By opening and closing with Jenkins, the miniseries centers him as both the ringleader of the GTTF’s bad behavior and an utterly ordinary product of the department’s self-aggrandizing culture. Perhaps aware of how much the culture has changed since The Wire — one of Pelecanos and Simon’s many TV partnerships —We Own This City complicates cop worship from the beginning. The first six minutes of “Part 1” are divided into two timelines (a device the show uses throughout to jump between 2003 and 2018) that initially seem to present Jenkins in the way he would want to be seen. On January 10, 2017, while giving that in-service talk to cadets, he’s a little self-deprecating and a little bit funny, with that customary Bernthal blend of goofiness and smugness.
He says things like “If we lose the fights, we lose the streets,” which is fearmongering, but he follows that up with “That kind of brutality, it only gets in the way of you doing the job,” because Jenkins wants cops to do the job right. This whole speech is a collage of self-justification, with the good veteran telling the green newbies how to honor “wearing the badge.” Bernthal is shot from behind and above the cadets to reinforce his position of authority.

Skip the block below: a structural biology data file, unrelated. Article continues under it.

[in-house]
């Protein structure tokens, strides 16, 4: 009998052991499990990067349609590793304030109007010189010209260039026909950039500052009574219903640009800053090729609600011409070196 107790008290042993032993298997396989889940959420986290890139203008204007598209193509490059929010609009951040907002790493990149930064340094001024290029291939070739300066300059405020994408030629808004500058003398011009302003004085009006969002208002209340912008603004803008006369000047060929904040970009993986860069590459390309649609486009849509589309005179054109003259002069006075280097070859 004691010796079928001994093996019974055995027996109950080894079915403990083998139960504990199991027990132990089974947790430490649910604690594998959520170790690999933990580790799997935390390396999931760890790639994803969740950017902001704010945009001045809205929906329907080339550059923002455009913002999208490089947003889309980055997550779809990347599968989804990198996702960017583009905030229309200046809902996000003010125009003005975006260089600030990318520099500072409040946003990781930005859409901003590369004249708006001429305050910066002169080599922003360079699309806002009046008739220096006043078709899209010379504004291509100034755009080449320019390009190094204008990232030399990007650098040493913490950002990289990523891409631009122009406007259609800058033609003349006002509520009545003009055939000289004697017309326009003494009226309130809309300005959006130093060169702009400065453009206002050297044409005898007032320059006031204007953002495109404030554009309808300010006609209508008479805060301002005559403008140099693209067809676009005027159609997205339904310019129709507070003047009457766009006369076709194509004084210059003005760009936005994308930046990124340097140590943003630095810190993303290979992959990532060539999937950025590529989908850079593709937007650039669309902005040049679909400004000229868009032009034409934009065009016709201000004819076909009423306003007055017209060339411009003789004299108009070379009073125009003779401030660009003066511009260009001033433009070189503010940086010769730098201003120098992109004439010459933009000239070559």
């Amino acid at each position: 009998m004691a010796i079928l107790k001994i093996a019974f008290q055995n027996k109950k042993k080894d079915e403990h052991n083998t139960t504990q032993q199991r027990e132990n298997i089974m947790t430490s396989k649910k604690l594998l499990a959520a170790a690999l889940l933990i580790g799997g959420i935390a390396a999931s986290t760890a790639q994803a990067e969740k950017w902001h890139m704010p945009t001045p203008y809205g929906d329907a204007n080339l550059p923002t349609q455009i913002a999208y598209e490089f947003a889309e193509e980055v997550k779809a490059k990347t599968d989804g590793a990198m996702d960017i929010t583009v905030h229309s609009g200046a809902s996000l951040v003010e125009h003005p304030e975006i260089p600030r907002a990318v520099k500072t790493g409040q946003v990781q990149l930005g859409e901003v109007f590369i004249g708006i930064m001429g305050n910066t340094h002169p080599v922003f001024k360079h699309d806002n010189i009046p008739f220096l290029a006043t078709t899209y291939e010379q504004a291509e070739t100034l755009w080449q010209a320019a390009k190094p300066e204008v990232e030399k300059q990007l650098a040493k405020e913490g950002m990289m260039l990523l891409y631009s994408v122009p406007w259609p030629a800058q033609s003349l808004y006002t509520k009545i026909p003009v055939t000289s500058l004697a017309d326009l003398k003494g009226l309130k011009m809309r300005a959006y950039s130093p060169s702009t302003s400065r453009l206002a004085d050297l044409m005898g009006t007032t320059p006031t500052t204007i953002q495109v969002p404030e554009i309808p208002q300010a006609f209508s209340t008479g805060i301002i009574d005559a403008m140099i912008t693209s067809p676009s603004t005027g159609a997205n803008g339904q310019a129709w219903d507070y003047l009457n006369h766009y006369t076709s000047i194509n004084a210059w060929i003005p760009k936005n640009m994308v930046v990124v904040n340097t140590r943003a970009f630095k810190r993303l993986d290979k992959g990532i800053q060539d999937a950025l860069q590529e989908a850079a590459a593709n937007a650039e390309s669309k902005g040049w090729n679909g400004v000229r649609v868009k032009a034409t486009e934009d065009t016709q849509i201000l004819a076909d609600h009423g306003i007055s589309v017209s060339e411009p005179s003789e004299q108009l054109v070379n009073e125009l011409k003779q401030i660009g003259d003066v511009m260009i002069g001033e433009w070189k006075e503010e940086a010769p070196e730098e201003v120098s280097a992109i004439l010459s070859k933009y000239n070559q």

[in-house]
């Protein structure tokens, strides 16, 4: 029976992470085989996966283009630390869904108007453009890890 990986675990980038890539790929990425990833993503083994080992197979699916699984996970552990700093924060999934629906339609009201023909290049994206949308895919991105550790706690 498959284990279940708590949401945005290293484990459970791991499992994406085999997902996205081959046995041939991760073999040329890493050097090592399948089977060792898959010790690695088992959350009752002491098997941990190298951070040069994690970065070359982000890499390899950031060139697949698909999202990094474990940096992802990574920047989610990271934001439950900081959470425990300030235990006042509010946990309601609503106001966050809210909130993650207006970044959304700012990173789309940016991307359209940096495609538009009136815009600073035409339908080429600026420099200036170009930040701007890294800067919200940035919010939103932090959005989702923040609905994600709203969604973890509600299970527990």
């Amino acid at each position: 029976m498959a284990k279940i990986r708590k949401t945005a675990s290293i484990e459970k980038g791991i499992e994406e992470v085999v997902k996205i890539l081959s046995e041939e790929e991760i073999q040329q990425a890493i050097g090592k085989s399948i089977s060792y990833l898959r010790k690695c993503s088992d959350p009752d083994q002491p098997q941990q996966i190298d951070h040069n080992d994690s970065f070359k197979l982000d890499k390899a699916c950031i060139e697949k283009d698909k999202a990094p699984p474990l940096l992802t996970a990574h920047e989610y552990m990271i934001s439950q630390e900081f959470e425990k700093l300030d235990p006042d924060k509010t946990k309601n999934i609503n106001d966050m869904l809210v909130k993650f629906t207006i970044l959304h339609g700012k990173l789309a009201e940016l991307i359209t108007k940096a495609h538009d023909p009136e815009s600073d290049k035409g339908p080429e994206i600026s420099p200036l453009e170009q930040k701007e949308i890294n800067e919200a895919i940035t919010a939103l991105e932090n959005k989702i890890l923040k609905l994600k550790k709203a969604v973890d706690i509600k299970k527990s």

But director Reinaldo Marcus Green undercuts that encouragement by cutting to Baltimore street scenes that show the truth of the job. When Jenkins says, “You ain’t doing jack by being brutal,” we see officers shoving suspects up against walls. The line “Gun Trace Task Force, we are not about that bullshit” is juxtaposed with a line of Black men staring into the camera, their hands behind their backs. And when Jenkins is applauded for saying “You can’t lose. Now go out there and give them hell,” we flash back to an early day on the job when, as a beat cop, Jenkins smashed the liquor bottle of a Baltimore citizen minding his own business. That uniform, that wooden baton, and that badge give Jenkins power to spread fear without accountability, and we know if he makes “the report read clean,” no one will question his needless assault on that man — or anyone else.